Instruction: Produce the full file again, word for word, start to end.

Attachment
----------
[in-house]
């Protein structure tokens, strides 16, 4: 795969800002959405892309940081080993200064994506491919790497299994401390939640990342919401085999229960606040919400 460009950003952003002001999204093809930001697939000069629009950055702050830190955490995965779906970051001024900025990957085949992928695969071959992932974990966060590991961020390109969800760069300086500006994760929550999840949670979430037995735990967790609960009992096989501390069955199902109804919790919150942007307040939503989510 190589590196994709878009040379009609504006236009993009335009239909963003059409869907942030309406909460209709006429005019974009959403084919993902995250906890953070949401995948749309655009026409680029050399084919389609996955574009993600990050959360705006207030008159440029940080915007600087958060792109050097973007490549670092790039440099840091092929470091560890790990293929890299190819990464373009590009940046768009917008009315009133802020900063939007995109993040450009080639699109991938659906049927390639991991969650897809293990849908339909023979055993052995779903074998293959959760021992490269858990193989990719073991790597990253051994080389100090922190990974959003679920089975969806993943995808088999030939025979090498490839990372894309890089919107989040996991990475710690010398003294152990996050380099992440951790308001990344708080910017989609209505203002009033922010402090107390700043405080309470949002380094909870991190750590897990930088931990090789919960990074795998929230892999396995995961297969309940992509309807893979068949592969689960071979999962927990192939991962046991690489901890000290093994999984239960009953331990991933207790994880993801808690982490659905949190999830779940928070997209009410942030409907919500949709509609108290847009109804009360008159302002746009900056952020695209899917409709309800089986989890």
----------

[in-house]
């Protein structure tokens, strides 16, 4: 795969800002959405892309940081080993200064994506491919790497299994401390939640990342919401085999229960606040919400 460009950003952003002001999204093809930001697939000069629009950055702050830190955490995965779906970051001024900025990957085949992928695969071959992932974990966060590991961020390109969800760069300086500006994760929550999840949670979430037995735990967790609960009992096989501390069955199902109804919790919150942007307040939503989510 190589590196994709878009040379009609504006236009993009335009239909963003059409869907942030309406909460209709006429005019974009959403084919993902995250906890953070949401995948749309655009026409680029050399084919389609996955574009993600990050959360705006207030008159440029940080915007600087958060792109050097973007490549670092790039440099840091092929470091560890790990293929890299190819990464373009590009940046768009917008009315009133802020900063939007995109993040450009080639699109991938659906049927390639991991969650897809293990849908339909023979055993052995779903074998293959959760021992490269858990193989990719073991790597990253051994080389100090922190990974959003679920089975969806993943995808088999030939025979090498490839990372894309890089919107989040996991990475710690010398003294152990996050380099992440951790308001990344708080910017989609209505203002009033922010402090107390700043405080309470949002380094909870991190750590897990930088931990090789919960990074795998929230892999396995995961297969309940992509309807893979068949592969689960071979999962927990192939991962046991690489901890000290093994999984239960009953331990991933207790994880993801808690982490659905949190999830779940928070997209009410942030409907919500949709509609108290847009109804009360008159302002746009900056952020695209899917409709309800089986989890």